Indonesia says it will tighten visa restrictions for visitors from Iran, in one of the first moves in the region aimed at stemming the flow of asylum seekers entering Australia via Indonesia.
The Indonesian Minister for Law and Human Rights has signed a letter preventing people Iranian citizens entering Indonesia from obtaining a ''visa on arrival'' according to the ABC.
The visas can be bought at airports for about $25 and entitle people to stay in Indonesia for 30 days.
Refugees arriving at Christmas Island. Indonesia has removed the automatic visa rights for Iranians. Photo: Sharon Tisdale
Australia has previously lobbied for tighter restrictions on the visas, which it has argued were being used by asylum seekers who fly to Indonesia before travelling to Australia on boats.
Deputy Prime Minister Anthony Albanese described the visa breakthrough with Indonesia as ''pretty good news''.
''What it will do is stop the transit traffic to go from Iran, Middle East, Indonesia, get your visa on arrival and then have already pre-organised a people smuggler to put you on the boat,'' Mr Albanese said.
''That will be far more difficult if there's not an automatic transit through Indonesia. It's an example of good co-operation and I congratulate and thank the Indonesian government for doing what they've done.''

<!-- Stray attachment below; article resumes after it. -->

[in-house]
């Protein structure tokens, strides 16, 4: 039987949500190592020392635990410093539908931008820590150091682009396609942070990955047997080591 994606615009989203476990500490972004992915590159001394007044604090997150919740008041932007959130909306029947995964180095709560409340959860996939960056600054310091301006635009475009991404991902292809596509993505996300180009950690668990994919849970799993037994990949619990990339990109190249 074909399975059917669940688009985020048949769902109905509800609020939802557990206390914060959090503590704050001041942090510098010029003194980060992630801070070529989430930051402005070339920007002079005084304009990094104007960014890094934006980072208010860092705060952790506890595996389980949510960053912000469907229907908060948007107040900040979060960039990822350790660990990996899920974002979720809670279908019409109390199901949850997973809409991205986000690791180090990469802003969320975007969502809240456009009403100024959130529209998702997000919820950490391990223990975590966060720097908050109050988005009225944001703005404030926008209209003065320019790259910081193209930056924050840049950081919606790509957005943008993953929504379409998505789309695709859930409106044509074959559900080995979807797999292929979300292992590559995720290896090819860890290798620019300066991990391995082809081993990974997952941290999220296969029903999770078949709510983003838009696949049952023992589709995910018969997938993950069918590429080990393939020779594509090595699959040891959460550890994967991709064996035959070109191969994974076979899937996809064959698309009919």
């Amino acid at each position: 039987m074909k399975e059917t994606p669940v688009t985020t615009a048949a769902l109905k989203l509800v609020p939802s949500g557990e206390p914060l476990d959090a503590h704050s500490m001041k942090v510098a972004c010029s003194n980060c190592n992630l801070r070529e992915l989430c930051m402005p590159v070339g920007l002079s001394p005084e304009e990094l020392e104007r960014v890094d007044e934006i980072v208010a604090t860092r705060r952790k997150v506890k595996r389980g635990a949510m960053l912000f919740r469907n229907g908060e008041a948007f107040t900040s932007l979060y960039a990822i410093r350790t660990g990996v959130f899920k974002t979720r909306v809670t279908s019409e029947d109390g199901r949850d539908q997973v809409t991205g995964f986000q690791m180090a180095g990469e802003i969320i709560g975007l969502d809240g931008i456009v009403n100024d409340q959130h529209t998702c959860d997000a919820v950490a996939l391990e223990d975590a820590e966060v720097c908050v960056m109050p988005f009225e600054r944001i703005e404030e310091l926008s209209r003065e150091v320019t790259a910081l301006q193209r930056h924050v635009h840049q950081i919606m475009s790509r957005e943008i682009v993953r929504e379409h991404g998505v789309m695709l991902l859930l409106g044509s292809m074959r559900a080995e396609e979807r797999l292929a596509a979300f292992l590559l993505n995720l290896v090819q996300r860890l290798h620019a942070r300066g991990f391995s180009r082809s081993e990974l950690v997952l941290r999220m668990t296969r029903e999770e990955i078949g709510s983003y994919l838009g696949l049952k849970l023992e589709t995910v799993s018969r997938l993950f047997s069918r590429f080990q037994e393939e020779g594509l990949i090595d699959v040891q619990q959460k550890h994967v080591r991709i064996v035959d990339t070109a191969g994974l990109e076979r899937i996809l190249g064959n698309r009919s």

Liberal frontbencher Christopher Pyne also praised the development.
''It would be good if Malaysia made that same decision because that would then end the capacity to come through either Malaysia or Indonesia,'' he said on the Nine Network.
About one-third of asylum seekers arriving in Australia in 2013 have come from Iran, according to figures from the Department of Immigration, or more than 5000 people.
Foreign Minister Bob Carr recently said he believed the majority of Iranian asylum seekers were seeking economic opportunity, not fleeing persecution.
Prime Minister Kevin Rudd recently visited the Indonesian president and announced an agreement to promote greater regional co-operation on cross-border immigration issues.
Labor is preparing to announce a shake-up of its asylum policy, which is likely to involve changes to the refugee convention.